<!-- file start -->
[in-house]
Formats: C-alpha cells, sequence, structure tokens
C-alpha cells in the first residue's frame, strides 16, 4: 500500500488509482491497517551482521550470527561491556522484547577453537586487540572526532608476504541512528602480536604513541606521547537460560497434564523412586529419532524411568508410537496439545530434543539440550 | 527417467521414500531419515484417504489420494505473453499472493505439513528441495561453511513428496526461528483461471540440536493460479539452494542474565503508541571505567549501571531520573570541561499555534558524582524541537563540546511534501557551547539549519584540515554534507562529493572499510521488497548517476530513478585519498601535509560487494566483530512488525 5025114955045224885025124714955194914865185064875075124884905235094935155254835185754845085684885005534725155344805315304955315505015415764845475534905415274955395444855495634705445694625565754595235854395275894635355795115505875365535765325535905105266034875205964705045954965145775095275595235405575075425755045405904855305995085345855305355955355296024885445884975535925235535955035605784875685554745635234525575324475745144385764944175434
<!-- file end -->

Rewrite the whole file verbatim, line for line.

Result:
[in-house]
Formats: C-alpha cells, sequence, structure tokens
C-alpha cells in the first residue's frame, strides 16, 4: 500500500488509482491497517551482521550470527561491556522484547577453537586487540572526532608476504541512528602480536604513541606521547537460560497434564523412586529419532524411568508410537496439545530434543539440550 | 527417467521414500531419515484417504489420494505473453499472493505439513528441495561453511513428496526461528483461471540440536493460479539452494542474565503508541571505567549501571531520573570541561499555534558524582524541537563540546511534501557551547539549519584540515554534507562529493572499510521488497548517476530513478585519498601535509560487494566483530512488525 5025114955045224885025124714955194914865185064875075124884905235094935155254835185754845085684885005534725155344805315304955315505015415764845475534905415274955395444855495634705445694625565754595235854395275894635355795115505875365535765325535905105266034875205964705045954965145775095275595235405575075425755045405904855305995085345855305355955355296024885445884975535925235535955035605784875685554745635234525575324475745144385764944175434